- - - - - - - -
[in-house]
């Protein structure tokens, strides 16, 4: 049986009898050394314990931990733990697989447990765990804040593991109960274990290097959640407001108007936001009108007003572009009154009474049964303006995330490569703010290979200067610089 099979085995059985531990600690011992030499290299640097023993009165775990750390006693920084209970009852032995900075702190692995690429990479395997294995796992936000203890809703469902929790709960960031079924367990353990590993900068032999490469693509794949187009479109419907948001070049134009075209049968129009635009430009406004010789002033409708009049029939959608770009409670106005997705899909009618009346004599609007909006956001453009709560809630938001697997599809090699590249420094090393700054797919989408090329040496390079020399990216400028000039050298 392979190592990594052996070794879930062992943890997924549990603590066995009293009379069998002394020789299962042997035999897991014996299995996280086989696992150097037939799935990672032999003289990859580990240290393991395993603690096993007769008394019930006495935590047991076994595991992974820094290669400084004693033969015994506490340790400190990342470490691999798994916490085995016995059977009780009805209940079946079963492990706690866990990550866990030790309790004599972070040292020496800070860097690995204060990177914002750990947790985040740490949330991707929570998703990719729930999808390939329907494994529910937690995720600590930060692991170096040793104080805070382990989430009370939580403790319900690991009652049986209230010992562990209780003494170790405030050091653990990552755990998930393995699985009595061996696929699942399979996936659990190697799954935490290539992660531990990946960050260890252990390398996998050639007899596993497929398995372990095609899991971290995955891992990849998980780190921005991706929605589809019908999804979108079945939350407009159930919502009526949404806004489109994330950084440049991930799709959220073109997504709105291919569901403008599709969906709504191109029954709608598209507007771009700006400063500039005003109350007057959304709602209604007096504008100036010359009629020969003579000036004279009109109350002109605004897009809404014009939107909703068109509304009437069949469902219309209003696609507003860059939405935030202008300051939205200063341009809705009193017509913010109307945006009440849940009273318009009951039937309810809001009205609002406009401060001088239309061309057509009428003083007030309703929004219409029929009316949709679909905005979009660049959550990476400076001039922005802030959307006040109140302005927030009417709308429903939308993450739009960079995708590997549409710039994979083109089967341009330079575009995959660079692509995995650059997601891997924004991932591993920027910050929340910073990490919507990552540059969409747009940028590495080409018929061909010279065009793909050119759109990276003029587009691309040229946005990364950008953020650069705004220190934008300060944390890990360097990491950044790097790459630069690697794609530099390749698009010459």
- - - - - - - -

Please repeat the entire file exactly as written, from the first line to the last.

[in-house]
């Protein structure tokens, strides 16, 4: 049986009898050394314990931990733990697989447990765990804040593991109960274990290097959640407001108007936001009108007003572009009154009474049964303006995330490569703010290979200067610089 099979085995059985531990600690011992030499290299640097023993009165775990750390006693920084209970009852032995900075702190692995690429990479395997294995796992936000203890809703469902929790709960960031079924367990353990590993900068032999490469693509794949187009479109419907948001070049134009075209049968129009635009430009406004010789002033409708009049029939959608770009409670106005997705899909009618009346004599609007909006956001453009709560809630938001697997599809090699590249420094090393700054797919989408090329040496390079020399990216400028000039050298 392979190592990594052996070794879930062992943890997924549990603590066995009293009379069998002394020789299962042997035999897991014996299995996280086989696992150097037939799935990672032999003289990859580990240290393991395993603690096993007769008394019930006495935590047991076994595991992974820094290669400084004693033969015994506490340790400190990342470490691999798994916490085995016995059977009780009805209940079946079963492990706690866990990550866990030790309790004599972070040292020496800070860097690995204060990177914002750990947790985040740490949330991707929570998703990719729930999808390939329907494994529910937690995720600590930060692991170096040793104080805070382990989430009370939580403790319900690991009652049986209230010992562990209780003494170790405030050091653990990552755990998930393995699985009595061996696929699942399979996936659990190697799954935490290539992660531990990946960050260890252990390398996998050639007899596993497929398995372990095609899991971290995955891992990849998980780190921005991706929605589809019908999804979108079945939350407009159930919502009526949404806004489109994330950084440049991930799709959220073109997504709105291919569901403008599709969906709504191109029954709608598209507007771009700006400063500039005003109350007057959304709602209604007096504008100036010359009629020969003579000036004279009109109350002109605004897009809404014009939107909703068109509304009437069949469902219309209003696609507003860059939405935030202008300051939205200063341009809705009193017509913010109307945006009440849940009273318009009951039937309810809001009205609002406009401060001088239309061309057509009428003083007030309703929004219409029929009316949709679909905005979009660049959550990476400076001039922005802030959307006040109140302005927030009417709308429903939308993450739009960079995708590997549409710039994979083109089967341009330079575009995959660079692509995995650059997601891997924004991932591993920027910050929340910073990490919507990552540059969409747009940028590495080409018929061909010279065009793909050119759109990276003029587009691309040229946005990364950008953020650069705004220190934008300060944390890990360097990491950044790097790459630069690697794609530099390749698009010459």